Tucked away in the Caribbean Sea, the five-square-mile island of Saba is arguably the region’s best-kept secret. Home to just four villages, a singular road that was dug out by a local with nothing but a shovel, pristine hiking trails, impeccable dive sites, breathtaking villas and locally-owned boutique hotels, the tiny but mighty island will take any well-traveled visitor by pleasant surprise. As the peak of a dormant volcano that pokes out from the ocean below, Saba appears to be just a speck on the map. But don’t be fooled It’s packed with loads of unexpected character. The smallest commercial runway in the world? Check. A field of solar panels that powers the whole island for 8-10 hours per day? Check. A population of 2,000 family-like residents that welcome all visitors with open arms into their close-knit community? That’s Saba.
As more regions and countries develop their tourism industry, it produces significant impacts on natural resources, consumption patterns, pollution, and social systems. The island of Saba, also known as The Unspoiled Queen, has a goal to be a sustainable destination so tourism can live on and more visitors can enjoy what the hidden island has to offer.
This year’s the island Sea and Learn Foundation will be turning 20 years old and there will be an event this October to commemorate the occasion. The Sea & Learn program has been able to make a slower tourism month into one of the busier times of year and it kicks off the “high season” on the island. Through its engaging programs and educational initiatives, this remarkable foundation has not only enriched the island’s high season but has also raised awareness about the importance of marine and environmental conservation.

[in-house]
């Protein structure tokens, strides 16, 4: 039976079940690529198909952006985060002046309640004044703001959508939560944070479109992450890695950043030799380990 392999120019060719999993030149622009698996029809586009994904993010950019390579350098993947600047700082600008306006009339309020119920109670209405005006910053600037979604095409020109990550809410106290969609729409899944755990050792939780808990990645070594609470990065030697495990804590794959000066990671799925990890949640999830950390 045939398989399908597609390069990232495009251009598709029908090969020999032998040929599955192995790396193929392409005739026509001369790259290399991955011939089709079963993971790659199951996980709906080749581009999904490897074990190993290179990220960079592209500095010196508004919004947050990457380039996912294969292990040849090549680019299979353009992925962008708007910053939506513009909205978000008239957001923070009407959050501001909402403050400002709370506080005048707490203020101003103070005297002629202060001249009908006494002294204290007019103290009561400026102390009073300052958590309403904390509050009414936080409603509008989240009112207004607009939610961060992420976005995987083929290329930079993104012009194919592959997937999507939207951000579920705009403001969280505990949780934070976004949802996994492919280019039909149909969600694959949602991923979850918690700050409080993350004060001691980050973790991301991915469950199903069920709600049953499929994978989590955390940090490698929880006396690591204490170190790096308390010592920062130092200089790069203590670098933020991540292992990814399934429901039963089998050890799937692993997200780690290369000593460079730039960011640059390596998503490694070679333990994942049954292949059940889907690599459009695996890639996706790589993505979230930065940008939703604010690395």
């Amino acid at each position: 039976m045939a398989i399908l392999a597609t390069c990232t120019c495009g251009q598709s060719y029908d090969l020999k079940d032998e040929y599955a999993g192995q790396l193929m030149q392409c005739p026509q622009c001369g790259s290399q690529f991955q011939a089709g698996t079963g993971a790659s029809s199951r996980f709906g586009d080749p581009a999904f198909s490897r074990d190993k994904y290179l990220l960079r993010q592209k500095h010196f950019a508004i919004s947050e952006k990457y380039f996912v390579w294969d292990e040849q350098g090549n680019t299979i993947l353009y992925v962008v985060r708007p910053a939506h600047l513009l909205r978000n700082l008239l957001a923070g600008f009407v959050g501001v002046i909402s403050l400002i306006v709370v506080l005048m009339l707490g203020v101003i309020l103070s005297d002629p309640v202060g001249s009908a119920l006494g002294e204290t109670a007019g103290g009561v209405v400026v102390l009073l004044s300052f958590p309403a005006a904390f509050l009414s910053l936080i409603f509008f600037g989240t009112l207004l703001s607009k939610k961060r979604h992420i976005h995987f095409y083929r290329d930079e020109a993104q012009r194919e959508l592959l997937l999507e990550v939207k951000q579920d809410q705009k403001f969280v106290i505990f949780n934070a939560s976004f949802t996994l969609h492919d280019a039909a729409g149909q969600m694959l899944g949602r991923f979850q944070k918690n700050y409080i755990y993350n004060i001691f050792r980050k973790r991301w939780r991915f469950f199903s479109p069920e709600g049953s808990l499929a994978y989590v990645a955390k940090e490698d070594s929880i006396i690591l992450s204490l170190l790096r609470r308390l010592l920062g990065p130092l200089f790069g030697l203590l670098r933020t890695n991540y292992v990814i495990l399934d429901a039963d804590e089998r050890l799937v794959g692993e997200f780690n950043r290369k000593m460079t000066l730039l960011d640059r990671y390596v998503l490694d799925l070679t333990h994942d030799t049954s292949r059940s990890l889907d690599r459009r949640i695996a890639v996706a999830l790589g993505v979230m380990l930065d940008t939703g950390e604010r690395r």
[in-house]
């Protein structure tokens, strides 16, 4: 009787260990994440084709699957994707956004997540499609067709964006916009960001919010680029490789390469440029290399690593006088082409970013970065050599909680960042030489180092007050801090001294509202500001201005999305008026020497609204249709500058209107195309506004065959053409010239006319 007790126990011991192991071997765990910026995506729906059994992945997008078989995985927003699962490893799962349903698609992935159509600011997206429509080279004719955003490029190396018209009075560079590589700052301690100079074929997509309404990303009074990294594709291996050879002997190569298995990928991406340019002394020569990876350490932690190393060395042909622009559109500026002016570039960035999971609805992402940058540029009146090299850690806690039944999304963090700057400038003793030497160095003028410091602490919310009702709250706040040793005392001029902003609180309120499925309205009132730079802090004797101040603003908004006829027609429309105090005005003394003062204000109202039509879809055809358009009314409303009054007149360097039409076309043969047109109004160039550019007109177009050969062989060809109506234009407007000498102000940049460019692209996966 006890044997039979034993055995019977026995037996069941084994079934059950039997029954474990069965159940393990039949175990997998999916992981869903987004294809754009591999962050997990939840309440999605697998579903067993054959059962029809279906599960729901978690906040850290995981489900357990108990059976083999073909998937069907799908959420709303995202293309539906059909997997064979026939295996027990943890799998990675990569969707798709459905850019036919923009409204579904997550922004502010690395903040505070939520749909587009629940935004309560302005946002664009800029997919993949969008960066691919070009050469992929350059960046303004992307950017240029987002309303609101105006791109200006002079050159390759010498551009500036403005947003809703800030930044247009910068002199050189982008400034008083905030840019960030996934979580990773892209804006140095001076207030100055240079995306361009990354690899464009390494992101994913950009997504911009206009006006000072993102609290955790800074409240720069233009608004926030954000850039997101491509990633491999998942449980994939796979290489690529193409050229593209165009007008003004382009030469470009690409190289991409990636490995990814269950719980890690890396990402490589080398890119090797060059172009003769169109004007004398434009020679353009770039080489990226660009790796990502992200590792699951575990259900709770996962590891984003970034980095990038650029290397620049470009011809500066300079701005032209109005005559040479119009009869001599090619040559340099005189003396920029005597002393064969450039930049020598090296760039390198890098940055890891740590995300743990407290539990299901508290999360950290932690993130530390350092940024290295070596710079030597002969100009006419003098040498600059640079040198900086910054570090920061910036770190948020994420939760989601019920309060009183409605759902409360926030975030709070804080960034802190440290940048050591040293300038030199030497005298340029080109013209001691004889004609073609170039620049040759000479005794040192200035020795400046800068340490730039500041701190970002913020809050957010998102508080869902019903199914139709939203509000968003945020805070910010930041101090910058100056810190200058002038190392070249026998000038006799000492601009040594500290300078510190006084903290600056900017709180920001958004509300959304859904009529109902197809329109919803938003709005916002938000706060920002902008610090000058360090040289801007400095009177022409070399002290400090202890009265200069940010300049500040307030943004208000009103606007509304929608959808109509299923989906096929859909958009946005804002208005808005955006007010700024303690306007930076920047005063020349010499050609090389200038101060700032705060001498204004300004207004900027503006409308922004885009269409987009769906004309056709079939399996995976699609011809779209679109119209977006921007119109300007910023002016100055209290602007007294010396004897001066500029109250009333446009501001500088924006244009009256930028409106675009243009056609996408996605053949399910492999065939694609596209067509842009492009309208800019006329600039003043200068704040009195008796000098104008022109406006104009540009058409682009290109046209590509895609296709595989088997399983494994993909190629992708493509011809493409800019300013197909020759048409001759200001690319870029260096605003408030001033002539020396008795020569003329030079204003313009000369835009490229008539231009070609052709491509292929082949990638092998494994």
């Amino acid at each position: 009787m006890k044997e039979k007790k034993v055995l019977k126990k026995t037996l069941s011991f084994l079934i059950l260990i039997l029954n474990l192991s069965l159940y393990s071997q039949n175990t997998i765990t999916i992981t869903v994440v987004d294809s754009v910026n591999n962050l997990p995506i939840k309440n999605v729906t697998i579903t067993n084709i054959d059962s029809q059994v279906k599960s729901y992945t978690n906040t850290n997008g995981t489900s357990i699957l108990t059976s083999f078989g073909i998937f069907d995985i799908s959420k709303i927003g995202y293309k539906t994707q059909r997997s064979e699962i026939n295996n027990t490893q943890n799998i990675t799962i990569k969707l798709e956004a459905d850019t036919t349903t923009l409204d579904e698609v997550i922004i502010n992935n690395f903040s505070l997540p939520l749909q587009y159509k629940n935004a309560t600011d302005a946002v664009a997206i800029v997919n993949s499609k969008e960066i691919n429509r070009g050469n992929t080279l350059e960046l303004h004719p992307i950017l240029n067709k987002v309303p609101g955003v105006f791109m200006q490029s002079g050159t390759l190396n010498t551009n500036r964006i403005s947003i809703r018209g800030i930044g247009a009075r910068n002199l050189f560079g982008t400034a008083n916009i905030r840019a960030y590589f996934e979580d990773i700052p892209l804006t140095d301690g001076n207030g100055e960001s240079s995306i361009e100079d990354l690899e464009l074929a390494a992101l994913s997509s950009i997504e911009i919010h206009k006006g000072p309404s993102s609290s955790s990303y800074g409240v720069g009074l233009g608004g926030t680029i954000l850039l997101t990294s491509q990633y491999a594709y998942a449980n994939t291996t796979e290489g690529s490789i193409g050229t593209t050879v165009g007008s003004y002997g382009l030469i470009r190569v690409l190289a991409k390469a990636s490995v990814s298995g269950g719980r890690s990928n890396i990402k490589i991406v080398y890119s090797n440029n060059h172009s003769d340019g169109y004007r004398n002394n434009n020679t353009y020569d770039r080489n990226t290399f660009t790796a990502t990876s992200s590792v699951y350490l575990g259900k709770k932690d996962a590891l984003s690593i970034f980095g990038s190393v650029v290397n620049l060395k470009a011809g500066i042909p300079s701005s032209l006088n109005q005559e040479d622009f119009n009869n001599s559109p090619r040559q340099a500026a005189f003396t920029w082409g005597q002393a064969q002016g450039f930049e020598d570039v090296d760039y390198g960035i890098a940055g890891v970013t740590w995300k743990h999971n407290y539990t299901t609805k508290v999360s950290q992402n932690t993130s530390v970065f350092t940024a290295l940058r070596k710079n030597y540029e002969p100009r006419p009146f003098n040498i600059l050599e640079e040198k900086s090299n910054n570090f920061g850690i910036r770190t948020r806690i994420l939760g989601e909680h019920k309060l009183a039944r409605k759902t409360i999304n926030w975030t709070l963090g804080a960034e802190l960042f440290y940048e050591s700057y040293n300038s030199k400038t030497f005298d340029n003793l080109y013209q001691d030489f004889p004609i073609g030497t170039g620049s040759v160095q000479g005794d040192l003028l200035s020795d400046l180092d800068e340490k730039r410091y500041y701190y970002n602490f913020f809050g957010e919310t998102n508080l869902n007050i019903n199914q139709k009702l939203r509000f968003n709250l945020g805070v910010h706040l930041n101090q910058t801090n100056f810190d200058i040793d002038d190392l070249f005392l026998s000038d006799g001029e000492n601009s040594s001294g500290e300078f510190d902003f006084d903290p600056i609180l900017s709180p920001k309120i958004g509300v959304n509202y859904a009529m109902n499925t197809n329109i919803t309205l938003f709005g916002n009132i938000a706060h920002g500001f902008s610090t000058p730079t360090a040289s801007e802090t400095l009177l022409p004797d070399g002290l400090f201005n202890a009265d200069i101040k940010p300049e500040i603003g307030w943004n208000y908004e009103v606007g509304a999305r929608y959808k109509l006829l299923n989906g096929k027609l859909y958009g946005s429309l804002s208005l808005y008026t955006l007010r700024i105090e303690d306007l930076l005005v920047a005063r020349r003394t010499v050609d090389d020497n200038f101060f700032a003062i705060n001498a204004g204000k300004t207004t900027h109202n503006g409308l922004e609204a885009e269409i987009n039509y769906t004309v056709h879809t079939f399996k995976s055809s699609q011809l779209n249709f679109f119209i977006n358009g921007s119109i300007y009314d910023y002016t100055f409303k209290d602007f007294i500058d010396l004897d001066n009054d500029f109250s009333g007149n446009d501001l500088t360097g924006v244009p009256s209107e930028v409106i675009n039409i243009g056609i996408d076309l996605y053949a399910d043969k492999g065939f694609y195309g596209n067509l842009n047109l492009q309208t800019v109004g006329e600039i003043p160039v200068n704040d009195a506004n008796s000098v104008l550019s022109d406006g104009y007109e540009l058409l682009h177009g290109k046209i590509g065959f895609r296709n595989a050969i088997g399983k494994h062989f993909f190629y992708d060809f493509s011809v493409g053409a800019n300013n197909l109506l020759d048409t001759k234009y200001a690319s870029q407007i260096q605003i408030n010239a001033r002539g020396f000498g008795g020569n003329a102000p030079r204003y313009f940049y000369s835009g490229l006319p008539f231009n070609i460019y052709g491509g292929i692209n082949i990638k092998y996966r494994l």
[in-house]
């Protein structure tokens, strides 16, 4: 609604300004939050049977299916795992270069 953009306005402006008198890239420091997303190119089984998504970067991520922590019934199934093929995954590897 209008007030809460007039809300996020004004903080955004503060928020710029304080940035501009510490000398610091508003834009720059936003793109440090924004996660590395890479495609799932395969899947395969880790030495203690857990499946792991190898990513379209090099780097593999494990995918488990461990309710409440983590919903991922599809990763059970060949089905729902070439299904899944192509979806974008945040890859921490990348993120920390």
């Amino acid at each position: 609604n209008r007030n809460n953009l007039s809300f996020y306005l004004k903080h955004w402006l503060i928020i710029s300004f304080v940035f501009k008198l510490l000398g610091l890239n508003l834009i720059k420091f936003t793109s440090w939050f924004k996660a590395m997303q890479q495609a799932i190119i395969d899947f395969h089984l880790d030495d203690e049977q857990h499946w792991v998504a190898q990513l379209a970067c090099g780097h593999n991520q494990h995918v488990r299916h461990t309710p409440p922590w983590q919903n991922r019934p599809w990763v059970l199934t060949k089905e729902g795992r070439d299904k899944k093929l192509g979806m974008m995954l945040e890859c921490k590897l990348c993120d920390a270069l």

Scientists are invited to the island to share their presentations and workshops. Every year since 2003 they educate and excite visitors, students and locals on the islands’ 5 square miles which is home to five eco-systems; from arid terrain to a cloud forests. Throughout the entire month of October, a variety of naturalists, scientists and academics, in fields ranging from sharks and the fish communication to spiders and vines, provide casual but informative multi-media presentations.
Besides Sea and Learn, Saba has positioned sustainability to the forefront for years. Here is just a sample of some of the initiatives that have helped protect this small but beautiful island:
- Saba runs totally on solar power for 8-10 hours every day.
- Saba Marine Park encompasses the waters and sea bed encircling the entire island up to 200-feet in depth. The Marine Park was protected “not to repair a damaged environment, but rather to ensure the continued quality of an extraordinary resource”
- Saba Research Center is the first marine lab in the Windward islands of the Dutch Caribbean for applied research. Their Diadema project aims to restore long-spined sea urchin populations on the coral reef around Saba.
- The hydroponics farm at Saba’s Rendez-Vous uses 80% less water than conventional farming methods. These efforts not only help to reduce the island’s water usage, but also increases locally-grown produce found in grocery stores, which is otherwise all imported.
- Plastic ban since 2021
- Island collects over 1 million pounds of recyclables every year
- Hope Spot: The Saba Bank – the largest submarine atoll in the Atlantic Ocean — was named a “Hope Spot” in early 2023 by Mission Blue, an international marine conservation organization, making it the first Hope Spot in the Dutch Caribbean. Destinations that receive this award are considered special places as they have been scientifically identified as being critical to the ocean’s health and championed by local conservationists.